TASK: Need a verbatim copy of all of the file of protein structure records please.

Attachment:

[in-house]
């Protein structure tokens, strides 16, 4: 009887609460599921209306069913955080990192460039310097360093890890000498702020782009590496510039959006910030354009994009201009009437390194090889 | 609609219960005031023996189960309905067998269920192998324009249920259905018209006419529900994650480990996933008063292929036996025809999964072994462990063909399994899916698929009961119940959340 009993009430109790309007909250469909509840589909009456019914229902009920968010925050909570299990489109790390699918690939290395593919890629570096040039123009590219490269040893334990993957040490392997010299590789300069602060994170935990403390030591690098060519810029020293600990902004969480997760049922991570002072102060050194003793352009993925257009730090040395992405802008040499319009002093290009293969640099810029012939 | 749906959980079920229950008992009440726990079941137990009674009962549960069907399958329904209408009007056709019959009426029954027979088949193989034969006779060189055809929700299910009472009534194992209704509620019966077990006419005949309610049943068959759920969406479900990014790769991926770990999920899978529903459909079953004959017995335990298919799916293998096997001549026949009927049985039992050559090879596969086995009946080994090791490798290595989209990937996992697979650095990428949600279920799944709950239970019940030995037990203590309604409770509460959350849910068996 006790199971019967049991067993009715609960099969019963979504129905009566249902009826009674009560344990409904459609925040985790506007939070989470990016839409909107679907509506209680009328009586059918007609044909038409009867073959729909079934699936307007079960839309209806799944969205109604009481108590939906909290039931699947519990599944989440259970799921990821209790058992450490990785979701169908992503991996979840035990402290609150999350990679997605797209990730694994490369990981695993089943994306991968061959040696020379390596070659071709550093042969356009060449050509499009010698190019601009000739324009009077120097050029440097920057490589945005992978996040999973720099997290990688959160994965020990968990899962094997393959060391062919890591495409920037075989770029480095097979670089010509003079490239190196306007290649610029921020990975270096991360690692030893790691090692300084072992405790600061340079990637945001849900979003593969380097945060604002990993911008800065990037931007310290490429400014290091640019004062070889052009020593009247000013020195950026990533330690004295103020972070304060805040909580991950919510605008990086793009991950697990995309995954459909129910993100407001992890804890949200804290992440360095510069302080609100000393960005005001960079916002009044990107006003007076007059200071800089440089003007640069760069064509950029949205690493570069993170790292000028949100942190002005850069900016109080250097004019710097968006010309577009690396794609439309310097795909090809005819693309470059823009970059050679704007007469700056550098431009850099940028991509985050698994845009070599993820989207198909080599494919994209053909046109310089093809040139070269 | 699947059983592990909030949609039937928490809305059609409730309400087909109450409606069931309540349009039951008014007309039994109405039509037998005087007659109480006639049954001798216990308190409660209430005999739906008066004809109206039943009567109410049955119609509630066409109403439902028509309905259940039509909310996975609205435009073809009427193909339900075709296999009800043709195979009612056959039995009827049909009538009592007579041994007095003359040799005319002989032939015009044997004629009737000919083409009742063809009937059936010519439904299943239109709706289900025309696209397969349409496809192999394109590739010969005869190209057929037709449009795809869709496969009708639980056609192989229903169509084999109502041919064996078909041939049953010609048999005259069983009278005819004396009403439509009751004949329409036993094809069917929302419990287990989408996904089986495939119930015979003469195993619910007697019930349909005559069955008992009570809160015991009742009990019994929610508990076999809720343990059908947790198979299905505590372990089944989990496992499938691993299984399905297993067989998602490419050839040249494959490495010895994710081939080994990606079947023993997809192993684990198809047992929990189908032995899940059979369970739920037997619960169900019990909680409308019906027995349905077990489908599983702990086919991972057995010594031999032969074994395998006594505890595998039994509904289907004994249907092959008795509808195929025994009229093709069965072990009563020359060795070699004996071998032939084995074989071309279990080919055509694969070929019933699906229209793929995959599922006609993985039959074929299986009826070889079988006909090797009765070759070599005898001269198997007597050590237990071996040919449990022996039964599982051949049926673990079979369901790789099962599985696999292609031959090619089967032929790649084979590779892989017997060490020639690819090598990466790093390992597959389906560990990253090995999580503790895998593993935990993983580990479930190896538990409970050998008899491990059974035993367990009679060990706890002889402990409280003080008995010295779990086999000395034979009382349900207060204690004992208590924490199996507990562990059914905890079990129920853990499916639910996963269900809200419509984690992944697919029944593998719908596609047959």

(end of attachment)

[in-house]
């Protein structure tokens, strides 16, 4: 009887609460599921209306069913955080990192460039310097360093890890000498702020782009590496510039959006910030354009994009201009009437390194090889 | 609609219960005031023996189960309905067998269920192998324009249920259905018209006419529900994650480990996933008063292929036996025809999964072994462990063909399994899916698929009961119940959340 009993009430109790309007909250469909509840589909009456019914229902009920968010925050909570299990489109790390699918690939290395593919890629570096040039123009590219490269040893334990993957040490392997010299590789300069602060994170935990403390030591690098060519810029020293600990902004969480997760049922991570002072102060050194003793352009993925257009730090040395992405802008040499319009002093290009293969640099810029012939 | 749906959980079920229950008992009440726990079941137990009674009962549960069907399958329904209408009007056709019959009426029954027979088949193989034969006779060189055809929700299910009472009534194992209704509620019966077990006419005949309610049943068959759920969406479900990014790769991926770990999920899978529903459909079953004959017995335990298919799916293998096997001549026949009927049985039992050559090879596969086995009946080994090791490798290595989209990937996992697979650095990428949600279920799944709950239970019940030995037990203590309604409770509460959350849910068996 006790199971019967049991067993009715609960099969019963979504129905009566249902009826009674009560344990409904459609925040985790506007939070989470990016839409909107679907509506209680009328009586059918007609044909038409009867073959729909079934699936307007079960839309209806799944969205109604009481108590939906909290039931699947519990599944989440259970799921990821209790058992450490990785979701169908992503991996979840035990402290609150999350990679997605797209990730694994490369990981695993089943994306991968061959040696020379390596070659071709550093042969356009060449050509499009010698190019601009000739324009009077120097050029440097920057490589945005992978996040999973720099997290990688959160994965020990968990899962094997393959060391062919890591495409920037075989770029480095097979670089010509003079490239190196306007290649610029921020990975270096991360690692030893790691090692300084072992405790600061340079990637945001849900979003593969380097945060604002990993911008800065990037931007310290490429400014290091640019004062070889052009020593009247000013020195950026990533330690004295103020972070304060805040909580991950919510605008990086793009991950697990995309995954459909129910993100407001992890804890949200804290992440360095510069302080609100000393960005005001960079916002009044990107006003007076007059200071800089440089003007640069760069064509950029949205690493570069993170790292000028949100942190002005850069900016109080250097004019710097968006010309577009690396794609439309310097795909090809005819693309470059823009970059050679704007007469700056550098431009850099940028991509985050698994845009070599993820989207198909080599494919994209053909046109310089093809040139070269 | 699947059983592990909030949609039937928490809305059609409730309400087909109450409606069931309540349009039951008014007309039994109405039509037998005087007659109480006639049954001798216990308190409660209430005999739906008066004809109206039943009567109410049955119609509630066409109403439902028509309905259940039509909310996975609205435009073809009427193909339900075709296999009800043709195979009612056959039995009827049909009538009592007579041994007095003359040799005319002989032939015009044997004629009737000919083409009742063809009937059936010519439904299943239109709706289900025309696209397969349409496809192999394109590739010969005869190209057929037709449009795809869709496969009708639980056609192989229903169509084999109502041919064996078909041939049953010609048999005259069983009278005819004396009403439509009751004949329409036993094809069917929302419990287990989408996904089986495939119930015979003469195993619910007697019930349909005559069955008992009570809160015991009742009990019994929610508990076999809720343990059908947790198979299905505590372990089944989990496992499938691993299984399905297993067989998602490419050839040249494959490495010895994710081939080994990606079947023993997809192993684990198809047992929990189908032995899940059979369970739920037997619960169900019990909680409308019906027995349905077990489908599983702990086919991972057995010594031999032969074994395998006594505890595998039994509904289907004994249907092959008795509808195929025994009229093709069965072990009563020359060795070699004996071998032939084995074989071309279990080919055509694969070929019933699906229209793929995959599922006609993985039959074929299986009826070889079988006909090797009765070759070599005898001269198997007597050590237990071996040919449990022996039964599982051949049926673990079979369901790789099962599985696999292609031959090619089967032929790649084979590779892989017997060490020639690819090598990466790093390992597959389906560990990253090995999580503790895998593993935990993983580990479930190896538990409970050998008899491990059974035993367990009679060990706890002889402990409280003080008995010295779990086999000395034979009382349900207060204690004992208590924490199996507990562990059914905890079990129920853990499916639910996963269900809200419509984690992944697919029944593998719908596609047959």